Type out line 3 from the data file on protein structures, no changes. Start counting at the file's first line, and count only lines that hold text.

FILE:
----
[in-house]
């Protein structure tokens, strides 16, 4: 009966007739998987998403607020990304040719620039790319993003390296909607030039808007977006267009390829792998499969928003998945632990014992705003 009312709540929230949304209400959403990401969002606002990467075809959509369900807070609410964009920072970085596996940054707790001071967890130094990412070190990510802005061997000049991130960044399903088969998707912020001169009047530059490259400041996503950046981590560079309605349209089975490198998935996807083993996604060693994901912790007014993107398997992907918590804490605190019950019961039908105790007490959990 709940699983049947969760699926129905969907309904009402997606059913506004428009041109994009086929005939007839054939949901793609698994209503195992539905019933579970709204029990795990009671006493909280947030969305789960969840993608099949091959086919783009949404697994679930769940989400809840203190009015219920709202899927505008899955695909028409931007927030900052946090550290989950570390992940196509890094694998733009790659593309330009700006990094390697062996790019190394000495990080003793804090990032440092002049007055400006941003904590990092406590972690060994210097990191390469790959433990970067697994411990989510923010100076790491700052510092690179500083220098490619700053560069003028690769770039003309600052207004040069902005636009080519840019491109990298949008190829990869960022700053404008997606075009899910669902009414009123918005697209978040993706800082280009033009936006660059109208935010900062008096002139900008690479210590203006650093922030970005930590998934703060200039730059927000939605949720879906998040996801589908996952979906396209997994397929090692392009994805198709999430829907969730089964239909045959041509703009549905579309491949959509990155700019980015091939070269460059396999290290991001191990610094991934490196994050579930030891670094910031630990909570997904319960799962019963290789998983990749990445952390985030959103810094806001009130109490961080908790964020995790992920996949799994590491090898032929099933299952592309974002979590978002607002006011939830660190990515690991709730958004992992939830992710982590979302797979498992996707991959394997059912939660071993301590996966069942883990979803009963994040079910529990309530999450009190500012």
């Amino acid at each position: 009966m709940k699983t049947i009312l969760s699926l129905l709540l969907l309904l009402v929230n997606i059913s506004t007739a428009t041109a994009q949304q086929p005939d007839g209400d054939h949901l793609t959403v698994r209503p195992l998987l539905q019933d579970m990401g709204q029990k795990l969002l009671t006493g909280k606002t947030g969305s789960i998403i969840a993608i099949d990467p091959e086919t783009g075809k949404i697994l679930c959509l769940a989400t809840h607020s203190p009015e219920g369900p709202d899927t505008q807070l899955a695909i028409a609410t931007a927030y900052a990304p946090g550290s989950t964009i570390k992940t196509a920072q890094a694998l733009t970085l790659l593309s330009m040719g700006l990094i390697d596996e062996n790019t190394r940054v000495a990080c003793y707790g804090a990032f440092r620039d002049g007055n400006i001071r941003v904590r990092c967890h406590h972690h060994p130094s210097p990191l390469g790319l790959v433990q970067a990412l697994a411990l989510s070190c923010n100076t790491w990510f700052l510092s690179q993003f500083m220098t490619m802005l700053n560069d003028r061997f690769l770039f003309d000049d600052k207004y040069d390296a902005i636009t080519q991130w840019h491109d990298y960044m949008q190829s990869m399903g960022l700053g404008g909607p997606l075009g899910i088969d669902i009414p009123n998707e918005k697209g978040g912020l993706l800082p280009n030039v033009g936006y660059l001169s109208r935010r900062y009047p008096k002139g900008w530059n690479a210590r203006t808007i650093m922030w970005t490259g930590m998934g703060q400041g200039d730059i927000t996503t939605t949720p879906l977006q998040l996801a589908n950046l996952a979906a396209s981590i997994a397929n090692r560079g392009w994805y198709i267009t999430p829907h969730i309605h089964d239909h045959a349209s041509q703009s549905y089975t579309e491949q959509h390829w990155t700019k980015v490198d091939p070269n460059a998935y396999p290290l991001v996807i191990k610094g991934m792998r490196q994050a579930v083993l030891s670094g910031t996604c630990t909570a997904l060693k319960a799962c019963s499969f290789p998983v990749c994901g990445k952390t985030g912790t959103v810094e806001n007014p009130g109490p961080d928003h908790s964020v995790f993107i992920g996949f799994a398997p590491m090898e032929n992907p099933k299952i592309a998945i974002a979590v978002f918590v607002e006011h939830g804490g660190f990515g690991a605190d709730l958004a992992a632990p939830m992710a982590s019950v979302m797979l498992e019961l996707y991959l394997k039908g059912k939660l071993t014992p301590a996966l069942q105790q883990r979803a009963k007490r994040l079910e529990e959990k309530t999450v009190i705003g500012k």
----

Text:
């Amino acid at each position: 009966m709940k699983t049947i009312l969760s699926l129905l709540l969907l309904l009402v929230n997606i059913s506004t007739a428009t041109a994009q949304q086929p005939d007839g209400d054939h949901l793609t959403v698994r209503p195992l998987l539905q019933d579970m990401g709204q029990k795990l969002l009671t006493g909280k606002t947030g969305s789960i998403i969840a993608i099949d990467p091959e086919t783009g075809k949404i697994l679930c959509l769940a989400t809840h607020s203190p009015e219920g369900p709202d899927t505008q807070l899955a695909i028409a609410t931007a927030y900052a990304p946090g550290s989950t964009i570390k992940t196509a920072q890094a694998l733009t970085l790659l593309s330009m040719g700006l990094i390697d596996e062996n790019t190394r940054v000495a990080c003793y707790g804090a990032f440092r620039d002049g007055n400006i001071r941003v904590r990092c967890h406590h972690h060994p130094s210097p990191l390469g790319l790959v433990q970067a990412l697994a411990l989510s070190c923010n100076t790491w990510f700052l510092s690179q993003f500083m220098t490619m802005l700053n560069d003028r061997f690769l770039f003309d000049d600052k207004y040069d390296a902005i636009t080519q991130w840019h491109d990298y960044m949008q190829s990869m399903g960022l700053g404008g909607p997606l075009g899910i088969d669902i009414p009123n998707e918005k697209g978040g912020l993706l800082p280009n030039v033009g936006y660059l001169s109208r935010r900062y009047p008096k002139g900008w530059n690479a210590r203006t808007i650093m922030w970005t490259g930590m998934g703060q400041g200039d730059i927000t996503t939605t949720p879906l977006q998040l996801a589908n950046l996952a979906a396209s981590i997994a397929n090692r560079g392009w994805y198709i267009t999430p829907h969730i309605h089964d239909h045959a349209s041509q703009s549905y089975t579309e491949q959509h390829w990155t700019k980015v490198d091939p070269n460059a998935y396999p290290l991001v996807i191990k610094g991934m792998r490196q994050a579930v083993l030891s670094g910031t996604c630990t909570a997904l060693k319960a799962c019963s499969f290789p998983v990749c994901g990445k952390t985030g912790t959103v810094e806001n007014p009130g109490p961080d928003h908790s964020v995790f993107i992920g996949f799994a398997p590491m090898e032929n992907p099933k299952i592309a998945i974002a979590v978002f918590v607002e006011h939830g804490g660190f990515g690991a605190d709730l958004a992992a632990p939830m992710a982590s019950v979302m797979l498992e019961l996707y991959l394997k039908g059912k939660l071993t014992p301590a996966l069942q105790q883990r979803a009963k007490r994040l079910e529990e959990k309530t999450v009190i705003g500012k």